What is pancreatic cancer?

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Pancreatic cancer occurs when abnormal cells grow and divide to form a tumour in the pancreas, a large gland located in the abdomen that aids in digestion, according to the NHS.

The most common type of pancreatic cancer is pancreatic ductal adenocarcinoma and it usually extremely difficult to detect, leading it to be known as the silent killer.

Causes of pancreatic cancer are not fully understand, however, there are certain known factors that increase the risk of developing the disease.

Age is the largest factor, as pancreatic cancer mainly affects people aged 50 to 80 and around half of all new cases are diagnosed in people aged 75 or over.

Weight is also linked to pancreatic cancer, as is smoking and a history of health conditions such as diabetes, or chronic pancreatitis (swelling of the pancreas).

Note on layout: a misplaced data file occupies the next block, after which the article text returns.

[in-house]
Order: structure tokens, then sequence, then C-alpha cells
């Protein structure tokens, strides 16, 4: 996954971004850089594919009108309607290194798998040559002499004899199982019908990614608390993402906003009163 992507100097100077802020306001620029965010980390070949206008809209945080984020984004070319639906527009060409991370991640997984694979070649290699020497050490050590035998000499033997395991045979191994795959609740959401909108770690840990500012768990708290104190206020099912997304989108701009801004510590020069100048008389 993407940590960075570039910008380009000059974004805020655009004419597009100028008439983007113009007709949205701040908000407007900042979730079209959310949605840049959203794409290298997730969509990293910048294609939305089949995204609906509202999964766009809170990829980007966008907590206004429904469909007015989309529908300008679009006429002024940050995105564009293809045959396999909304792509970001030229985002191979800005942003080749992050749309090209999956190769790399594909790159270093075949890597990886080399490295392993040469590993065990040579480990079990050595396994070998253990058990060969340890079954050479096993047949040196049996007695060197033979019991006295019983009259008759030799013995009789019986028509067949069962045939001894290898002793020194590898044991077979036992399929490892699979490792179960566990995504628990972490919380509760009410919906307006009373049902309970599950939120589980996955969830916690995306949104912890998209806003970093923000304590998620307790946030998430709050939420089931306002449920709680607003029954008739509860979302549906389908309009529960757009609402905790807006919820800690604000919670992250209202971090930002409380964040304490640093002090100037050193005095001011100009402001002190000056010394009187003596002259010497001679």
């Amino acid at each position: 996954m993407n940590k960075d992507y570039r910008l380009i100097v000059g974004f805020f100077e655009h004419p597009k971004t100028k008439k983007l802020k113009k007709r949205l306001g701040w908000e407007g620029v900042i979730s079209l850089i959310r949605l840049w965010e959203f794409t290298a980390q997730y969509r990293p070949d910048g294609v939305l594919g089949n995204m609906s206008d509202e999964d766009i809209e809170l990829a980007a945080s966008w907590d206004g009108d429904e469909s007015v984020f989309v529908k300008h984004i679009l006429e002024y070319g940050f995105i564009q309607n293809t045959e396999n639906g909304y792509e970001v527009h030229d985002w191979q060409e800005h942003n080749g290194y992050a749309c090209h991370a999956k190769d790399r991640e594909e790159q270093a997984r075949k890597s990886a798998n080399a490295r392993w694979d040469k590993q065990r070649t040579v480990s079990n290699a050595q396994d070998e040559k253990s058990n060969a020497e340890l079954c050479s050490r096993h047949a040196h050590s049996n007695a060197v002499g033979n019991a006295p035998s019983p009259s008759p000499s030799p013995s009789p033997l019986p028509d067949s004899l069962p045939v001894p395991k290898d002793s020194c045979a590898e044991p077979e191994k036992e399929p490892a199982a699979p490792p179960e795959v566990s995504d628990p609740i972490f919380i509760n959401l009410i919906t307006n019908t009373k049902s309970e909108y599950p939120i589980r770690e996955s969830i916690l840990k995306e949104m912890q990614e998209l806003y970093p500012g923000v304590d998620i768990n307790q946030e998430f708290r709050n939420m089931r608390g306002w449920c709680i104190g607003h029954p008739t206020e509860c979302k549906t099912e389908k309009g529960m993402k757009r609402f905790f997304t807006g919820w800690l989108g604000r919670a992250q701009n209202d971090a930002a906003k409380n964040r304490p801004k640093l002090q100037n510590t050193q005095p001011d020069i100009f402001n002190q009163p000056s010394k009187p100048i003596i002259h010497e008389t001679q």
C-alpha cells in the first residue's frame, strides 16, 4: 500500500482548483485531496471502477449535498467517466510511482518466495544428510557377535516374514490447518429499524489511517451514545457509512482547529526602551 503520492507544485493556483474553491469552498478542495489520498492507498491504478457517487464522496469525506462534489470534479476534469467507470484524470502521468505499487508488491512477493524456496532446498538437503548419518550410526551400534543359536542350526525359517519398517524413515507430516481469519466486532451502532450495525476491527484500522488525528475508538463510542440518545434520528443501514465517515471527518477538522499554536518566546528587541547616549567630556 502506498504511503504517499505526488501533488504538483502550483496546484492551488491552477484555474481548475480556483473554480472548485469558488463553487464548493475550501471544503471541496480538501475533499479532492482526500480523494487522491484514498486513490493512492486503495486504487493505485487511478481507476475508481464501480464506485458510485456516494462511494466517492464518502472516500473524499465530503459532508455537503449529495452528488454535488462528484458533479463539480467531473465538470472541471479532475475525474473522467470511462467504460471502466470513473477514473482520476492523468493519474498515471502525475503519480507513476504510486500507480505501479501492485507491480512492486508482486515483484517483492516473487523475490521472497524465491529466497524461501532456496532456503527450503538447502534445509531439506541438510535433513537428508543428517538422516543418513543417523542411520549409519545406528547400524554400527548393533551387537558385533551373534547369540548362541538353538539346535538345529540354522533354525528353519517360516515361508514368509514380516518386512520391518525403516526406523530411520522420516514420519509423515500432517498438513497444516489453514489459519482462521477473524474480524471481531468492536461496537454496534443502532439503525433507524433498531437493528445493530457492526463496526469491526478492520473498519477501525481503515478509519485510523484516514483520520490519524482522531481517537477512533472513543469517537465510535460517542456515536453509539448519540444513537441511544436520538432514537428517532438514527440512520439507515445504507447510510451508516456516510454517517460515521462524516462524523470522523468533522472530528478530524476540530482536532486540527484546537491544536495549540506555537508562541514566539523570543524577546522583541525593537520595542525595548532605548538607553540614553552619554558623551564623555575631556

In Europe, pancreatic cancer is the fourth-deadliest cancer and patients affected with pancreatic cancer lose 98 per cent of their healthy life expectancy at the point of diagnosis, according to Pancreatic Cancer Europe.

What are the symptoms of pancreatic cancer?

Pancreatic cancer is difficult to treat because a tumour in the pancreas often does not result in symptoms – meaning it is often not diagnosed until it is too late.

According to the NHS and PancreaticCancer.org, the first symptom of pancreatic cancer is typically pain in the back or stomach, which can be worse when eating.

Weight loss and loss of appetite are also symptoms of the disease, as well as changes in stool, pancreatitis, and nausea.

Culled from Independent News

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